Deline residents are now hoping to build the same reputation for the region's abundant game - especially the muskox.
Leroy Andre shows off the skull from a muskox he harvested last winter -- the first such animal taken on a tag near Deline since a 1910 hunting ban was lifted a couple of years ago. - John Curran/NNSL photo
In 1910, a hunting ban was placed on the animals in the Sahtu when they were almost wiped out. But after a 1997 study showed the herd was doing well at about 2,700-3,500 head, the ban was partially lifted and the territorial government now grants 25 tags for the region annually.
"I'm a sport hunting guy," said Leroy Andre, project co-ordinator for the Deline Land and Financial Corporation. "The muskox we've got here are larger than the ones further North - they've got less competition for food."
He points to one taken two years ago by Craig Scott near Norman Wells that has been documented as a world record.
"That's the same herd as the ones we have around Deline," he said.
Andre knows a thing or two about muskox. Last year he shot the first animal on a tag around his community since the quota system began.
"The meat was amazing. It's so wonderfully marbled," he said. "I caught it about five miles down the river from Deline."
The community has been working hard to build a sport hunting industry to generate jobs and revenue at about $4,000 a hunt, but it's an uphill climb.
"It's been tough with other markets like Cambridge Bay in Nunavut already so established," he said, adding Deline isn't about to give up.
It has invested about $70,000 into training eight guides, having them learn about different hunting techniques, weapons, field dressing, customer service and cooking fancy meals in the bush for large groups.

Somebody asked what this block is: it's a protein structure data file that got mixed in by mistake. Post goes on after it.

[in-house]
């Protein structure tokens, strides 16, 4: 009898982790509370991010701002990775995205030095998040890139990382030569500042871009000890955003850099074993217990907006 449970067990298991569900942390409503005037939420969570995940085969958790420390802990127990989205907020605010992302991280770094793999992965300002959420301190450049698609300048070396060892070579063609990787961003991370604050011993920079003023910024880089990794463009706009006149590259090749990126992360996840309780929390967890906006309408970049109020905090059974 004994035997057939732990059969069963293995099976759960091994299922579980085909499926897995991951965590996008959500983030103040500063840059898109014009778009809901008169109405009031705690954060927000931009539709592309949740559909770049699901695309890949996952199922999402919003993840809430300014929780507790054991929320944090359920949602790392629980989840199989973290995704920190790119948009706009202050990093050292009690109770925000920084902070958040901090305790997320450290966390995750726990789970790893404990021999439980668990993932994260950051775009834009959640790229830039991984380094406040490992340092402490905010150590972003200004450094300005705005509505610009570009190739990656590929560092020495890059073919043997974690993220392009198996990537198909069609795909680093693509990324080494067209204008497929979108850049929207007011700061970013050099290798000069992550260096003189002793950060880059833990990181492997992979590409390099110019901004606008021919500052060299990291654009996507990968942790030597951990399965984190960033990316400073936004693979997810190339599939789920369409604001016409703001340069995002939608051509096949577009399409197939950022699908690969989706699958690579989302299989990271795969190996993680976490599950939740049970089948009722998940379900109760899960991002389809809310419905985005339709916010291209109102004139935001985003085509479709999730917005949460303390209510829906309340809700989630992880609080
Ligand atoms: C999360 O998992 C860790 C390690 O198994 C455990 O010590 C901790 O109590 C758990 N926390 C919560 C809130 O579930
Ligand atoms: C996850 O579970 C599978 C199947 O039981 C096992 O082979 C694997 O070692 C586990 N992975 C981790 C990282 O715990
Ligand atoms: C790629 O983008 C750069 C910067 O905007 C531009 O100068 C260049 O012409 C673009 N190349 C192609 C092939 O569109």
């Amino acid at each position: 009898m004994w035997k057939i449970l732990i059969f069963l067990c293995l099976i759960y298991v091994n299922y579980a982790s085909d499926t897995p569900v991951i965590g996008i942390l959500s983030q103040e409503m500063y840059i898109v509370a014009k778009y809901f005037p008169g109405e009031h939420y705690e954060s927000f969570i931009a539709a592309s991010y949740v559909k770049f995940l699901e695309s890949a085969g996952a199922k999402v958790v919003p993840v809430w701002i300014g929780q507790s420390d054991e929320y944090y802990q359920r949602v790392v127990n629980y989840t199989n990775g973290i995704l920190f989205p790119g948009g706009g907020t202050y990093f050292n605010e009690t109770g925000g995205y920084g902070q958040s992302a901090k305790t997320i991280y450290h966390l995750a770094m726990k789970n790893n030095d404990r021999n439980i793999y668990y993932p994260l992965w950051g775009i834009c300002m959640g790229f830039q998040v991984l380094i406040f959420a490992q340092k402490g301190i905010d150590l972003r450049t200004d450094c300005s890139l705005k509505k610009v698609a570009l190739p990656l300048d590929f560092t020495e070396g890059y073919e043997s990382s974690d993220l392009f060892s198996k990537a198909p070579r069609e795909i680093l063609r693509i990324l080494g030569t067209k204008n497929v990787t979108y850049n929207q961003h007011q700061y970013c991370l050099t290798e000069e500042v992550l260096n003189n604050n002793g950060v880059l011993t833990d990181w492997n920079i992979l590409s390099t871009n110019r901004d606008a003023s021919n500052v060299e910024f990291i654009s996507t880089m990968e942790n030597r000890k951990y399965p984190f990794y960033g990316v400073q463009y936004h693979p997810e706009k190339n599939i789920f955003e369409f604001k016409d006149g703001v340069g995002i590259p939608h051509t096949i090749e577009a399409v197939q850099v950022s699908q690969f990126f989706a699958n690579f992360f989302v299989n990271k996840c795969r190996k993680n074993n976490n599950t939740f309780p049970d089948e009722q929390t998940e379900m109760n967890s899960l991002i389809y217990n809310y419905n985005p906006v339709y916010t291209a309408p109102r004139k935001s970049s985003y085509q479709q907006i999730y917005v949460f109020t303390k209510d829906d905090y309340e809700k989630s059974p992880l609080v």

Deline also has a joint-venture in place with Plummer's Lodge. So far, the first two years of test hunting have been encouraging. In 2003, seven hunters signed up for the service and this fall there were 10.
"In 2004 we had a 100 per cent success rate," he said.
The community's Great Bear Lake Outfitters - part of the Grey Goose Lodge - is looking to grow its market share, whether that's with hunters or otherwise.
"The fishing and the arts and crafts in Deline are also huge opportunities," said Annette Hastie, former general manager of the operation.
In 2004, prior to her taking over her post, she said only three fishing parties visited the lodge. She thinks a reasonable turnaround in 2005 would be 10-12.
"We already have one fellow in Germany who is close to signing up a party of 10 for a week of fishing," she said.
While the lodge relies heavily on government and business travellers to keep occupancy rates healthy, it's the foreign tourists who think nothing of spending $2,000 on arts and crafts in the community while they are there to fish.
"(Deline has) a world-class lodge and world-class fishing," she said.